Directed by: David Frankel
Premise: Adapted from Lauren Weisberger’s novel. Andy (Anne Hathaway) begins an administrative assistant job to Miranda Priestly (Meryl Streep), an editor of a fashion magazine who makes life a nightmare for her employees. In Andy’s struggles to survive in the environment, she begins to take on the negative traits of her employer.
What Works: Although The Devil Wears Prada may appear to be an innocent “chick flick,” the film is much more than that. This is a Faust tale, in which Andy sells her soul to the magazine, to the fashion industry, and to Miranda in exchange for future success. The film’s structure of Andy’s corruption is well done. The audience will find themselves rooting for Andy to complete the individual tasks that Miranda has set before her but all the while we are witness to her transformation into the very thing she was struggling against. Andy’s change in character is likely to raise serious question in the audience about their own integrity. The Devil Wears Prada has great performances by all of the principle characters. Meryl Streep is wonderful as Miranda; she goes against expectation by playing her role very quietly and her delivery of the brutal lines that cut down her underlings are more intense and more hurtful because they are done so matter-of-factly. Streep and the screenplay manage to inject sympathy for her character by making her human and a living demonstration of the cost of success. Hathaway is also very good as the earnest everywoman who is sucked into the fast paced world and is almost unconsciously manipulated. Two underappreciated performances in the film are Emily Blunt as a seasoned assistant to Miranda and Stanley Tucci as one of the magazine’s editors and Hathaway’s guide through the fashion world. The two roles are integral to the development of Hathaway’s character and each breaks out of their stereotypes but in ways that are consistent with character.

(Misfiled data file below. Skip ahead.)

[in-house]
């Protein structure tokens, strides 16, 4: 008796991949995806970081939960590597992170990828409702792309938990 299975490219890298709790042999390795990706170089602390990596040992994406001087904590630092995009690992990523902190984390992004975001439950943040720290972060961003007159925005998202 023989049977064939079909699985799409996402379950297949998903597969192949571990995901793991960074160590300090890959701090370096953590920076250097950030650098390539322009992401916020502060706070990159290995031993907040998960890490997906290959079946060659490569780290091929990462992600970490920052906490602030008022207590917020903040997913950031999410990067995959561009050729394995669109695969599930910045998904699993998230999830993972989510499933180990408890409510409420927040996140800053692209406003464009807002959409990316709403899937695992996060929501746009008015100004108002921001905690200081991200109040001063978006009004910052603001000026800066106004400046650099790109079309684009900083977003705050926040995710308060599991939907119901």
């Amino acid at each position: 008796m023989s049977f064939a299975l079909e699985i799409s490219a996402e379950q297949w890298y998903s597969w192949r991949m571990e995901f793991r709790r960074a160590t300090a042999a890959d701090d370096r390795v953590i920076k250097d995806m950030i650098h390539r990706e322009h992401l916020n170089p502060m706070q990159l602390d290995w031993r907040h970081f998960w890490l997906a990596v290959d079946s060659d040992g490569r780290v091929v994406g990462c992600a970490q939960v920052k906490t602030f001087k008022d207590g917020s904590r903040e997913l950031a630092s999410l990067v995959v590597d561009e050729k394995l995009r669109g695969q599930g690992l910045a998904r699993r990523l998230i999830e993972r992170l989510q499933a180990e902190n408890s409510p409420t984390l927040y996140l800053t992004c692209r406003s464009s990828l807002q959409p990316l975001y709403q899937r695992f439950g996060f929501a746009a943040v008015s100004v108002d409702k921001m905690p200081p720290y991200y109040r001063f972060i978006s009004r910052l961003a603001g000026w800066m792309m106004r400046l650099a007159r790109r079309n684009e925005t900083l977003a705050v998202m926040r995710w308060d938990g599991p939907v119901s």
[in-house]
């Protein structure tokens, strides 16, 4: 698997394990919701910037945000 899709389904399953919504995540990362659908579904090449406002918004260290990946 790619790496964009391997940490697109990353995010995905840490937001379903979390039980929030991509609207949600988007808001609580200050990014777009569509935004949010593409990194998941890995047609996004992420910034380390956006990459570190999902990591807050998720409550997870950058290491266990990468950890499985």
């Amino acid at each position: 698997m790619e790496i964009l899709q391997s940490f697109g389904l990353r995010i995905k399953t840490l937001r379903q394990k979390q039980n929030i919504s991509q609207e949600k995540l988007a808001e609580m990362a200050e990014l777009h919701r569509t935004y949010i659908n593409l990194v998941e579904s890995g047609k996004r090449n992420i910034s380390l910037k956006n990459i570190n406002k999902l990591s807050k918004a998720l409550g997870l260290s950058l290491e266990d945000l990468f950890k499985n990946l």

What Doesn’t: The love story between Hathaway and Adrian Grenier is incomplete. The film does not fully portray the relationship or give us a sense of what is at stake. The film makes up for it in other areas, but the strain put on the love relationship could have been much stronger.
Bottom Line: The Devil Wears Prada is certainly one of the best films of the summer and easily one of the best films of the year. To the inattentive viewer, the story may appear to be simple or superficial, but attentive viewers will find that The Devil Wears Prada has much more going for it; it is an intelligent meditation on corruption and the lengths to which people will go to succeed.
Episode: #104 (July 23, 2006)